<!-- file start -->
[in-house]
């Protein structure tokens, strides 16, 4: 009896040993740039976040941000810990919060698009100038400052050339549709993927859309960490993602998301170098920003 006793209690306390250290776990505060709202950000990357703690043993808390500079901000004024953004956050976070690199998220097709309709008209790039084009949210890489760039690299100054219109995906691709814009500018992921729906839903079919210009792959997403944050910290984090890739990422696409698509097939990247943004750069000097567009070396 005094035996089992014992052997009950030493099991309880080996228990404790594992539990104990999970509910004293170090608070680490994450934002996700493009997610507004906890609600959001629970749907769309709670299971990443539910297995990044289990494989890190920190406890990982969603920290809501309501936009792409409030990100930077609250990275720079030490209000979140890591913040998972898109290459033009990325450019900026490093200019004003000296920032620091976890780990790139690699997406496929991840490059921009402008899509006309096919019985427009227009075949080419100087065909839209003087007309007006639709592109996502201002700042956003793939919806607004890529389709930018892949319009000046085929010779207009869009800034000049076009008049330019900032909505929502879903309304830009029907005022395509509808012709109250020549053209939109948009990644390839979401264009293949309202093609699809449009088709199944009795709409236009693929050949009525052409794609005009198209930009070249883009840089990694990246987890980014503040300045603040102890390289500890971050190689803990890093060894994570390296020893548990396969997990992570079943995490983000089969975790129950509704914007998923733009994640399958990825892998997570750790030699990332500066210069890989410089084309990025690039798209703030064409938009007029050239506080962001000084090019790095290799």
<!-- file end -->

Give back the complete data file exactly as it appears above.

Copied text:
[in-house]
């Protein structure tokens, strides 16, 4: 009896040993740039976040941000810990919060698009100038400052050339549709993927859309960490993602998301170098920003 006793209690306390250290776990505060709202950000990357703690043993808390500079901000004024953004956050976070690199998220097709309709008209790039084009949210890489760039690299100054219109995906691709814009500018992921729906839903079919210009792959997403944050910290984090890739990422696409698509097939990247943004750069000097567009070396 005094035996089992014992052997009950030493099991309880080996228990404790594992539990104990999970509910004293170090608070680490994450934002996700493009997610507004906890609600959001629970749907769309709670299971990443539910297995990044289990494989890190920190406890990982969603920290809501309501936009792409409030990100930077609250990275720079030490209000979140890591913040998972898109290459033009990325450019900026490093200019004003000296920032620091976890780990790139690699997406496929991840490059921009402008899509006309096919019985427009227009075949080419100087065909839209003087007309007006639709592109996502201002700042956003793939919806607004890529389709930018892949319009000046085929010779207009869009800034000049076009008049330019900032909505929502879903309304830009029907005022395509509808012709109250020549053209939109948009990644390839979401264009293949309202093609699809449009088709199944009795709409236009693929050949009525052409794609005009198209930009070249883009840089990694990246987890980014503040300045603040102890390289500890971050190689803990890093060894994570390296020893548990396969997990992570079943995490983000089969975790129950509704914007998923733009994640399958990825892998997570750790030699990332500066210069890989410089084309990025690039798209703030064409938009007029050239506080962001000084090019790095290799």